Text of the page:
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  • 5.
    Momayez, F.
    et al.
    Department of Chemical Engineering, Isfahan University of Technology.
    Karimi, K.
    Department of Chemical Engineering, Isfahan University of Technology.
    Taherzadeh, Mohammad J
    University of Borås, Faculty of Textiles, Engineering and Business.
    Energy recovery from industrial crop wastes by dry anaerobic digestion: A review2019In: Industrial crops and products (Print), ISSN 0926-6690, E-ISSN 1872-633X, Vol. 129, p. 673-687Article in journal (Refereed)
    Abstract [en]

    Anaerobic digestion (AD) is one of the most sustainable methods for treating wastes and producing energy in the form of biogas. However, this process normally has a high content of water and low total solids (TS), which could be a challenge for regions with water scarcity or treating wastewater from the digestates. Dry fermentation or anaerobic digestion (Dry-AD) is a solid-state fermentation with high TS and is accelerating in the biogas industries. Dry-AD with high volumetric biogas productivity and high organic loading rate is an effective method for treating high solid content materials such as crop wastes. The present article is dedicated to reviewing methane production from industrial crops waste through Dry-AD. The major industrial crops such as corn stover, wheat straw, and sugarcane bagasse as well as their generated wastes, composition, and potential for bioenergy production are studied. Then, the Dry-AD process parameters, advantages, and challenges are described.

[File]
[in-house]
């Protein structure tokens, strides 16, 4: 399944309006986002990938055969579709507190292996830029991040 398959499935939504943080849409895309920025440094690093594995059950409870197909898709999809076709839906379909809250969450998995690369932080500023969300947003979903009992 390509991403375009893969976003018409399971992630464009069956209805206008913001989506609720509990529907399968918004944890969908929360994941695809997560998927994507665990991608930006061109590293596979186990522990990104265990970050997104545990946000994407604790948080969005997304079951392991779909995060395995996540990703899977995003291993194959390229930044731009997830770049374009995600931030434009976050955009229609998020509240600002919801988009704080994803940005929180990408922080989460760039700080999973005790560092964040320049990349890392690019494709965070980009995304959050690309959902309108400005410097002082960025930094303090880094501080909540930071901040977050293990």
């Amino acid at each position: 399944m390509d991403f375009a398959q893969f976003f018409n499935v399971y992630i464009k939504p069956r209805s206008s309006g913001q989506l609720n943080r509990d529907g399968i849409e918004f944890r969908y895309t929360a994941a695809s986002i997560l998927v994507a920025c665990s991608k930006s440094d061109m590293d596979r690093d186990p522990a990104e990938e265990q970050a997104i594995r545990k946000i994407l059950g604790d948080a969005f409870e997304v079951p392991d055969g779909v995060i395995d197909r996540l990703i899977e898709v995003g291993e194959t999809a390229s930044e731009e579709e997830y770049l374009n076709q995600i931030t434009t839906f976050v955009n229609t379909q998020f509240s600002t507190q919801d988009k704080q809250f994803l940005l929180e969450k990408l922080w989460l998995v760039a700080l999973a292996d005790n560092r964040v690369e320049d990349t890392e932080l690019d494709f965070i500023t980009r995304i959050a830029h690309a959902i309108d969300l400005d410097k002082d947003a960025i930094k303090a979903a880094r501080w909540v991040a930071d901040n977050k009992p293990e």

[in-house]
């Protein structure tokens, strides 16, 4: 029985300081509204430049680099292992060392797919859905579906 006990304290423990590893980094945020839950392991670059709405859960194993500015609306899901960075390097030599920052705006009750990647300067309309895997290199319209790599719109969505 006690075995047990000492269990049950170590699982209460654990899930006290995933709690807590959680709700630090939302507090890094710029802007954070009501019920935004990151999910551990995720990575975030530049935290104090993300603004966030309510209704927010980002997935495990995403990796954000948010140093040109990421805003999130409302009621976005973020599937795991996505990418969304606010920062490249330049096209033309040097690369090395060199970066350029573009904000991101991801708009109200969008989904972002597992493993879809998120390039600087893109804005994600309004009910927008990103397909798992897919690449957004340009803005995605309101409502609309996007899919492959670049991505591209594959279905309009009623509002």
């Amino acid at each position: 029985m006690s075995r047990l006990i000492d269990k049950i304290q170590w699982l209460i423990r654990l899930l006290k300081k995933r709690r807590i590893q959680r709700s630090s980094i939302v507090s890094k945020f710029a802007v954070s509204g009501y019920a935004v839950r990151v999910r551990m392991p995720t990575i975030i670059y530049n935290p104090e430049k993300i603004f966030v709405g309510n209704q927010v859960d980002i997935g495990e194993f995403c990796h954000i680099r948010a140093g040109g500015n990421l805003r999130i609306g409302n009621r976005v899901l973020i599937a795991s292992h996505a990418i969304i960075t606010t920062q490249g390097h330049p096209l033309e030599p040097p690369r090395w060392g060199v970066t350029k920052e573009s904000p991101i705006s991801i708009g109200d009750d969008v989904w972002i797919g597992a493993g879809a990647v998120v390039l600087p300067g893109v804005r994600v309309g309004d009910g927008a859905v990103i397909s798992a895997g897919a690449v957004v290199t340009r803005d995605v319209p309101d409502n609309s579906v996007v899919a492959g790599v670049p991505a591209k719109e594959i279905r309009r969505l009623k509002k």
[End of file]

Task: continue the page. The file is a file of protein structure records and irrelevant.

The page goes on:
• 6.
    Nair, Ramkumar
    et al.
    University of Borås, Faculty of Textiles, Engineering and Business. Swedish Centre for Resource Recovery.
    Lundin, Magnus
    University of Borås, Faculty of Textiles, Engineering and Business. Swedish Centre for Resource Recovery.
    Brandberg, Tomas
    Lennartsson, Patrik
    University of Borås, Faculty of Textiles, Engineering and Business. Swedish Centre for Resource Recovery.